If you think 3D printing is just firing blanks, just you wait
Feeling sticky, punk?
Something for the Weekend, Sir? This week I met a gun nut. I knew this immediately because he was an American with a moustache. Americans with moustaches are always gun nuts. Don’t blame me, I don’t make the rules. It is simply the way of things.
Sitting down at a gala dinner, I found myself sharing a table with an amiable group of US citizens who work in various fields of tech and engineering. As soon as I spotted the moustaches and heard the friendly mid-west accents greet me, I knew I had to be on my best behaviour. As the sole Brit at the table, I was representing The Queen, David Beckham and stiff (but shaven) upper lips.
Thrusting my hands in the air, I shouted: “Don’t shoot me!”
After a couple of seconds of indecision, they agreed not to, for which I am grateful, although I sensed it was touch-and-go for a while there. As it turned out, they were all gun nuts, I mean owners. One was from Missouri (so my opening gambit definitely paid off) and a couple told me they came from Oklahoma City. Without thinking, I told them I knew a song about their home and promptly winced, but they gave me a warm smile in reply.
It was only later I realised they probably thought I meant the Rodgers and Hammerstein musical. What I was actually thinking of was Steel Panther’s Girl From Oklahoma City.
Hair on your nipples, zits on your box,
In Oklahoma City you’re considered a fox.
Which just goes to show that Americans, at least, know how to behave when meeting strangers in polite society. Brits, by contrast, are under the illusion that complaining about things – the weather, the food, the traffic, the world at large, the unbearable lightness of being, etc – are acceptable means of starting pleasant conversation. We are insufferable boors.
Anyway, having at my mercy a table of gun nuts owners who happen to work in engineering was too good an opportunity to miss. These are people who understand hardware, precision tooling, material strength and structural resistance. It therefore allowed me to raise my favourite topic of the moment: how 3D printing is an over-hyped, steaming pile of crap.
Even with the right kind of DMLS printer and the claimed ability to produce “near full density” alloys, the size and expense of small-run production-scale devices is too daft to treat seriously. So what we’re left with is a rapidly expanding variety of shitty little whizz-whir desktop 3D printers that produce a range of useless, multi-coloured, thermo-plastic turds.
The popular press, in the meantime, embarrasses itself repeatedly by reporting on non-stories about the capabilities of 3D printing. The price of 3D-printed prosthetic limbs with moving parts is one such. While the very idea of producing affordable artificial body parts customised exactly to the individual body in question is thrilling, the reality is less so. The principal reason that a 3D-printed prosthetic is so much cheaper than existing types is that the charitable person doing the 3D printing is doing it for free.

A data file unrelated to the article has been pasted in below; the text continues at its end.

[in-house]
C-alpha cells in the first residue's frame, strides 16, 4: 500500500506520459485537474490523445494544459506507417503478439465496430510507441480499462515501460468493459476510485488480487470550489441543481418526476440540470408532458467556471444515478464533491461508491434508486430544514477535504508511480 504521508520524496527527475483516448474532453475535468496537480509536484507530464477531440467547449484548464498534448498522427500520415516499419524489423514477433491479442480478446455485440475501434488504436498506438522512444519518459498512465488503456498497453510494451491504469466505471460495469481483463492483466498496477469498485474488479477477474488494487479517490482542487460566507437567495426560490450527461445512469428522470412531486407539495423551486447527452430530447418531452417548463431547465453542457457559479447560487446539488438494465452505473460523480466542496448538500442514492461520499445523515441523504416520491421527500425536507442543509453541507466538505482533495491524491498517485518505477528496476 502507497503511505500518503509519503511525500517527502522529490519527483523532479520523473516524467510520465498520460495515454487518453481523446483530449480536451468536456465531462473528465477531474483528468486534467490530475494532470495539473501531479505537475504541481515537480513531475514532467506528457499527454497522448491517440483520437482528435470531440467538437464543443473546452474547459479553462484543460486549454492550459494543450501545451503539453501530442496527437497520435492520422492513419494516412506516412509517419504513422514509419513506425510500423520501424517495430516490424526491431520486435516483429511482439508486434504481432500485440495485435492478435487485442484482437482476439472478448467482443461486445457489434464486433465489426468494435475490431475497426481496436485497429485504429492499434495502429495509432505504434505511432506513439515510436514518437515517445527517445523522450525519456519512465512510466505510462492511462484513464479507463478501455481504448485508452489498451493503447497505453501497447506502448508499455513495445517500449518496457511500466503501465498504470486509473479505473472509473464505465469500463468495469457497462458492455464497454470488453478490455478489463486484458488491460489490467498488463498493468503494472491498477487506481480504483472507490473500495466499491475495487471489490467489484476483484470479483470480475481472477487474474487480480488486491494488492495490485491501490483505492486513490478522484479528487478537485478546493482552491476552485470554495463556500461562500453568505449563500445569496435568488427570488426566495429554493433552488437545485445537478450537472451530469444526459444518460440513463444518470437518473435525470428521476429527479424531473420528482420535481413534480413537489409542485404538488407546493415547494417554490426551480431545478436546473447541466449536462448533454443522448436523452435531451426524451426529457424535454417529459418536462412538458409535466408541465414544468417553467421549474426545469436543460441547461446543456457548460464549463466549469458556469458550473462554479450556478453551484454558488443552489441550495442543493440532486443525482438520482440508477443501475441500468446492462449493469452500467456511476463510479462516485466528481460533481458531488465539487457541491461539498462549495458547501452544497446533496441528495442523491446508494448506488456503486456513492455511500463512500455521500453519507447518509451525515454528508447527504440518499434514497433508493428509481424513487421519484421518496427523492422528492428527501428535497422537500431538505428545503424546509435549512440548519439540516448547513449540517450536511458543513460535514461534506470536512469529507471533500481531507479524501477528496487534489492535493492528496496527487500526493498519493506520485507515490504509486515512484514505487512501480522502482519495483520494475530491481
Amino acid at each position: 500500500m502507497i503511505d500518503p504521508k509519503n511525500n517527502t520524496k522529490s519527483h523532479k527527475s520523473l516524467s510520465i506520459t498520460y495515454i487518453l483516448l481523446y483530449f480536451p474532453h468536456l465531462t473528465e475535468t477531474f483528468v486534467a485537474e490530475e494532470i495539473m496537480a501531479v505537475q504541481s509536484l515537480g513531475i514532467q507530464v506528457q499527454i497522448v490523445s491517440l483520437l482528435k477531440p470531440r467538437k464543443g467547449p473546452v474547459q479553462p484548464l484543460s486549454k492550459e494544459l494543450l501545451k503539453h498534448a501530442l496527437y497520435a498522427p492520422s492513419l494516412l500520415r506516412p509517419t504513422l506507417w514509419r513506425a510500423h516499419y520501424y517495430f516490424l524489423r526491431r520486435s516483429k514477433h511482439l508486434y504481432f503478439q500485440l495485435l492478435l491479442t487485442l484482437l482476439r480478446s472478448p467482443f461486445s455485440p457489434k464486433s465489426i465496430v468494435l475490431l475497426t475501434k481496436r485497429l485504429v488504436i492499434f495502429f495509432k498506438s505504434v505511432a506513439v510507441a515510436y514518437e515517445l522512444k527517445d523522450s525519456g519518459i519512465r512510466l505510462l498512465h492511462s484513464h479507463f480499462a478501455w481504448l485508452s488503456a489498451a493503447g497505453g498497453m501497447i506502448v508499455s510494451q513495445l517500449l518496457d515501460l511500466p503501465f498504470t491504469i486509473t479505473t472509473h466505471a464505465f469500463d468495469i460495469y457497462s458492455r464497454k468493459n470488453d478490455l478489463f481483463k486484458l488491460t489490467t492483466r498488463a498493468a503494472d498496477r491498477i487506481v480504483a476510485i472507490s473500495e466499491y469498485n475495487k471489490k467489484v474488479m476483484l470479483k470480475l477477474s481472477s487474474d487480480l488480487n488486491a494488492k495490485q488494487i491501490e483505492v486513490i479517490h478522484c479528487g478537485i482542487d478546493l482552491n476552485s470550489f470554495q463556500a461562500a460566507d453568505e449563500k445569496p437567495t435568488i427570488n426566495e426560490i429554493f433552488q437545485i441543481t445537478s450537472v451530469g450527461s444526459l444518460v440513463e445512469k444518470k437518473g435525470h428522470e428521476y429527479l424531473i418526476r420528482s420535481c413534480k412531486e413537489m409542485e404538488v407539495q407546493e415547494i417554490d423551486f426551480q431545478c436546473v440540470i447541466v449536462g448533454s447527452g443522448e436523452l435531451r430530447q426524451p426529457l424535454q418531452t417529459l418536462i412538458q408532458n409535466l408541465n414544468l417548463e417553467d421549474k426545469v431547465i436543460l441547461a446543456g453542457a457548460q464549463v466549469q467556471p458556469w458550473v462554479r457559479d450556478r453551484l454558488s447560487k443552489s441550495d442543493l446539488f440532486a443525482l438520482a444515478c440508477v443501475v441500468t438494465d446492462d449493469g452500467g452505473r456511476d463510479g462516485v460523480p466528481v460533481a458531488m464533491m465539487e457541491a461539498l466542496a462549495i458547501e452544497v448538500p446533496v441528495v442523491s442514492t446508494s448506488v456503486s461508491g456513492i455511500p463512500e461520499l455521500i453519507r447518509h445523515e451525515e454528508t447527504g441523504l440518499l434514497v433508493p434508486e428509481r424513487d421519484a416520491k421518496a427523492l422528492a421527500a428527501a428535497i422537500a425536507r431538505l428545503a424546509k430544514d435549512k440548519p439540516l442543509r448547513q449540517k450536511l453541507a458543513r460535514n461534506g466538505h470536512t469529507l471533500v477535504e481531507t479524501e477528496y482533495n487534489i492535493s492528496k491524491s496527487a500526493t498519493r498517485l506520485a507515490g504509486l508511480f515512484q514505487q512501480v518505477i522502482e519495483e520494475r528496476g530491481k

Wow, only $400 for a new hand? Actually, that’s $400 just for the plastic. The CAD modelling, setup, the 3D printer itself, electricity, workspace rent and labour – these jobs can take hours or even days to complete – were offered at no cost by a charitable fellow in the hope of going to heaven. I suspect some may also be doing this in the hope of attracting some gentle PR to boost business and help pay for the bloody turkey of a 3D printer which he wishes he’d never bought in the first place because it’s useless and cost him a fucking fortune.
I am not being unpleasantly cynical. I admire the altruism of these 3D printer owners. You deserve at least something back for being a pioneer at the expense of your own second mortgage.
Sure, it’s easy to slag off a technology still in its infancy. A cursory glance at my back catalogue of product reviews through the 1990s and 2000s reveals I was extremely critical of digital photography and inkjet printing in their early days, and look where they are today. However, in my defence, the products I reviewed at the time really were pants. Digital cameras in the 1990s gave results akin to photographing a CRT television set playing a 1980s straight-to-videotape Van Damme movie on a VHS cassette hired from an independent video rental shop. Inkjet printers in those days turned any image into a sub-standard masterpiece of joint-the-dots pointillism.